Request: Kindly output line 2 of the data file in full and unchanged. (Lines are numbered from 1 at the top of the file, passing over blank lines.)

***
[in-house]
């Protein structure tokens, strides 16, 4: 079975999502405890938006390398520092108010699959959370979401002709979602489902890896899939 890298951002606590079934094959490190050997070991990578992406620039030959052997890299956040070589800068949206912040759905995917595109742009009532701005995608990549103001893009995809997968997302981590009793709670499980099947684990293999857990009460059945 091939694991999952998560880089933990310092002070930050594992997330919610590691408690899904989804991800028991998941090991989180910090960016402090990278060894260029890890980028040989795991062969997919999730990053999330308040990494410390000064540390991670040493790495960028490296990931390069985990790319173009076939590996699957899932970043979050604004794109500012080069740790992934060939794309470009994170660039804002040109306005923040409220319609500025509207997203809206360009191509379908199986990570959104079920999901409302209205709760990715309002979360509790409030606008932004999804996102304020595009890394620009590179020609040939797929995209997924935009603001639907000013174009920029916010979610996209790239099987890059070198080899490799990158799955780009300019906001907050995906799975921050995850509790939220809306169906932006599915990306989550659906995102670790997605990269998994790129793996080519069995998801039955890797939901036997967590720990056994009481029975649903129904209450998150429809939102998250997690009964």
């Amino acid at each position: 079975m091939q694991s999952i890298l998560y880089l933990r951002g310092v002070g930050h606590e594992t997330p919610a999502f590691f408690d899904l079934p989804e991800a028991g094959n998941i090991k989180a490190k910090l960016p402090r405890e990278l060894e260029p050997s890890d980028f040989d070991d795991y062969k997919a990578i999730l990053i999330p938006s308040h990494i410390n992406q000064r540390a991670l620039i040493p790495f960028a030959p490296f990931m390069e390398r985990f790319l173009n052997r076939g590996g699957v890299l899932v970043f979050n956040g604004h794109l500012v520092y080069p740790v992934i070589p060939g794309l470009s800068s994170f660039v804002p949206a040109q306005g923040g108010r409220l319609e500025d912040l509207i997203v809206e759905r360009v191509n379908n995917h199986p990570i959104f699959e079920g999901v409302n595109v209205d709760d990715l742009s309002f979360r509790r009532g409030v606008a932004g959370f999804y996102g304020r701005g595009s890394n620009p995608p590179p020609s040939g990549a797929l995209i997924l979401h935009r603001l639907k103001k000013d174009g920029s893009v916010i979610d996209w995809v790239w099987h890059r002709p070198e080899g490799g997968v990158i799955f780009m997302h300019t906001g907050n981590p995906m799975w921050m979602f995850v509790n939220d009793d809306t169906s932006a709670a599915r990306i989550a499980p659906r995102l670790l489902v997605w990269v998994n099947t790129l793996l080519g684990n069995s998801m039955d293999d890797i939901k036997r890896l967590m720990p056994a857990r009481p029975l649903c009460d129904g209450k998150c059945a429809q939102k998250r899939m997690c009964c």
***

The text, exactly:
């Protein structure tokens, strides 16, 4: 079975999502405890938006390398520092108010699959959370979401002709979602489902890896899939 890298951002606590079934094959490190050997070991990578992406620039030959052997890299956040070589800068949206912040759905995917595109742009009532701005995608990549103001893009995809997968997302981590009793709670499980099947684990293999857990009460059945 091939694991999952998560880089933990310092002070930050594992997330919610590691408690899904989804991800028991998941090991989180910090960016402090990278060894260029890890980028040989795991062969997919999730990053999330308040990494410390000064540390991670040493790495960028490296990931390069985990790319173009076939590996699957899932970043979050604004794109500012080069740790992934060939794309470009994170660039804002040109306005923040409220319609500025509207997203809206360009191509379908199986990570959104079920999901409302209205709760990715309002979360509790409030606008932004999804996102304020595009890394620009590179020609040939797929995209997924935009603001639907000013174009920029916010979610996209790239099987890059070198080899490799990158799955780009300019906001907050995906799975921050995850509790939220809306169906932006599915990306989550659906995102670790997605990269998994790129793996080519069995998801039955890797939901036997967590720990056994009481029975649903129904209450998150429809939102998250997690009964």